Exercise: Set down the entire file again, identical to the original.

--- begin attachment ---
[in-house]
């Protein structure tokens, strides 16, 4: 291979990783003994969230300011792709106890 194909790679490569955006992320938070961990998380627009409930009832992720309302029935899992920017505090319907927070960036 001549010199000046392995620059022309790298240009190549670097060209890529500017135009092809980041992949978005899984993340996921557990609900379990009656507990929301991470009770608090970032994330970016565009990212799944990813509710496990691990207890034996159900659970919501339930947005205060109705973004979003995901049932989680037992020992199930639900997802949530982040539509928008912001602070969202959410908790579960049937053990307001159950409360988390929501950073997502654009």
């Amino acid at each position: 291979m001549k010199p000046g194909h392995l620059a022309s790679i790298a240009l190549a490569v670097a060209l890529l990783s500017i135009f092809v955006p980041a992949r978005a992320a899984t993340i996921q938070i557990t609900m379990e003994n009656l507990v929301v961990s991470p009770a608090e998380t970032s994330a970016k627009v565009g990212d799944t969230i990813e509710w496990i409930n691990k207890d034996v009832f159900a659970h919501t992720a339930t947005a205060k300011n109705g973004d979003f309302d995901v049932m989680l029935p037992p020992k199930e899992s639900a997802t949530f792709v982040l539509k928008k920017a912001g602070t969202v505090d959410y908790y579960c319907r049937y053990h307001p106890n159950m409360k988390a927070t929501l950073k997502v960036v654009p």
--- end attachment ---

[in-house]
């Protein structure tokens, strides 16, 4: 291979990783003994969230300011792709106890 194909790679490569955006992320938070961990998380627009409930009832992720309302029935899992920017505090319907927070960036 001549010199000046392995620059022309790298240009190549670097060209890529500017135009092809980041992949978005899984993340996921557990609900379990009656507990929301991470009770608090970032994330970016565009990212799944990813509710496990691990207890034996159900659970919501339930947005205060109705973004979003995901049932989680037992020992199930639900997802949530982040539509928008912001602070969202959410908790579960049937053990307001159950409360988390929501950073997502654009």
């Amino acid at each position: 291979m001549k010199p000046g194909h392995l620059a022309s790679i790298a240009l190549a490569v670097a060209l890529l990783s500017i135009f092809v955006p980041a992949r978005a992320a899984t993340i996921q938070i557990t609900m379990e003994n009656l507990v929301v961990s991470p009770a608090e998380t970032s994330a970016k627009v565009g990212d799944t969230i990813e509710w496990i409930n691990k207890d034996v009832f159900a659970h919501t992720a339930t947005a205060k300011n109705g973004d979003f309302d995901v049932m989680l029935p037992p020992k199930e899992s639900a997802t949530f792709v982040l539509k928008k920017a912001g602070t969202v505090d959410y908790y579960c319907r049937y053990h307001p106890n159950m409360k988390a927070t929501l950073k997502v960036v654009p």